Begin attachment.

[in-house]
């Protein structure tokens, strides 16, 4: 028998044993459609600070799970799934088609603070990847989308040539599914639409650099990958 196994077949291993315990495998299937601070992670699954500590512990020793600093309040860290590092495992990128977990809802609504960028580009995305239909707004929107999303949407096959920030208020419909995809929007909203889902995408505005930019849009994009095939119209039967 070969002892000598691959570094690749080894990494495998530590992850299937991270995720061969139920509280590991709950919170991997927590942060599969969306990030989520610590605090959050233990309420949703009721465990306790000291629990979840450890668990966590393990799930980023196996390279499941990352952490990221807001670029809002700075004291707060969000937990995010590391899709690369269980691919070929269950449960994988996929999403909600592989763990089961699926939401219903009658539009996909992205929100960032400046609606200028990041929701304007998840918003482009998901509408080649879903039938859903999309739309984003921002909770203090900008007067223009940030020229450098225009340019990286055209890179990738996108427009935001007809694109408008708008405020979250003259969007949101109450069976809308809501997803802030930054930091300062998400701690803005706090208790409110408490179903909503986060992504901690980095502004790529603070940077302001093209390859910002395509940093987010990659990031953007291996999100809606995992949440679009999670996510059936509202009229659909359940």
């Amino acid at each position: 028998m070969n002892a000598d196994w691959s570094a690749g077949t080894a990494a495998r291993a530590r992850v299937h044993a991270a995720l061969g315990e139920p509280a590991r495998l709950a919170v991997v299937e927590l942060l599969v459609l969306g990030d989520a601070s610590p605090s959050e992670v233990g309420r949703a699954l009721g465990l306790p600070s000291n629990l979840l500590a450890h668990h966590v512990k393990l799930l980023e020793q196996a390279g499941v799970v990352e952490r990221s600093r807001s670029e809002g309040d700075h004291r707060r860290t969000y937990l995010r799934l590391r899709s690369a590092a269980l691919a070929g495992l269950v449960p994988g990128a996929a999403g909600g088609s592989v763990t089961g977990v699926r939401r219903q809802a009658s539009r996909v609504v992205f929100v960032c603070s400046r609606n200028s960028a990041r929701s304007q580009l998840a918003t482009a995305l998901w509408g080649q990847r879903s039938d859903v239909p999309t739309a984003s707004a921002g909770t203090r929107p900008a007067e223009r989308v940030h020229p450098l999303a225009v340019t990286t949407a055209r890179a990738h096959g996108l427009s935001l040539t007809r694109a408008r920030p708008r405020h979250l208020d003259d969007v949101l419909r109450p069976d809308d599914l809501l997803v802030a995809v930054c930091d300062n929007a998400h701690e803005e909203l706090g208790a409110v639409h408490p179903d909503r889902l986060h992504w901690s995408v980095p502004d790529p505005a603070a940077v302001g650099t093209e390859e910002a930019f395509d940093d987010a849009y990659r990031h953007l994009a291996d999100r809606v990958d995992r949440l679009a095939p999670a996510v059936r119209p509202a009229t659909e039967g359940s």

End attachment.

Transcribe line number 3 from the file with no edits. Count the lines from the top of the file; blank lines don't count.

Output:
């Amino acid at each position: 028998m070969n002892a000598d196994w691959s570094a690749g077949t080894a990494a495998r291993a530590r992850v299937h044993a991270a995720l061969g315990e139920p509280a590991r495998l709950a919170v991997v299937e927590l942060l599969v459609l969306g990030d989520a601070s610590p605090s959050e992670v233990g309420r949703a699954l009721g465990l306790p600070s000291n629990l979840l500590a450890h668990h966590v512990k393990l799930l980023e020793q196996a390279g499941v799970v990352e952490r990221s600093r807001s670029e809002g309040d700075h004291r707060r860290t969000y937990l995010r799934l590391r899709s690369a590092a269980l691919a070929g495992l269950v449960p994988g990128a996929a999403g909600g088609s592989v763990t089961g977990v699926r939401r219903q809802a009658s539009r996909v609504v992205f929100v960032c603070s400046r609606n200028s960028a990041r929701s304007q580009l998840a918003t482009a995305l998901w509408g080649q990847r879903s039938d859903v239909p999309t739309a984003s707004a921002g909770t203090r929107p900008a007067e223009r989308v940030h020229p450098l999303a225009v340019t990286t949407a055209r890179a990738h096959g996108l427009s935001l040539t007809r694109a408008r920030p708008r405020h979250l208020d003259d969007v949101l419909r109450p069976d809308d599914l809501l997803v802030a995809v930054c930091d300062n929007a998400h701690e803005e909203l706090g208790a409110v639409h408490p179903d909503r889902l986060h992504w901690s995408v980095p502004d790529p505005a603070a940077v302001g650099t093209e390859e910002a930019f395509d940093d987010a849009y990659r990031h953007l994009a291996d999100r809606v990958d995992r949440l679009a095939p999670a996510v059936r119209p509202a009229t659909e039967g359940s």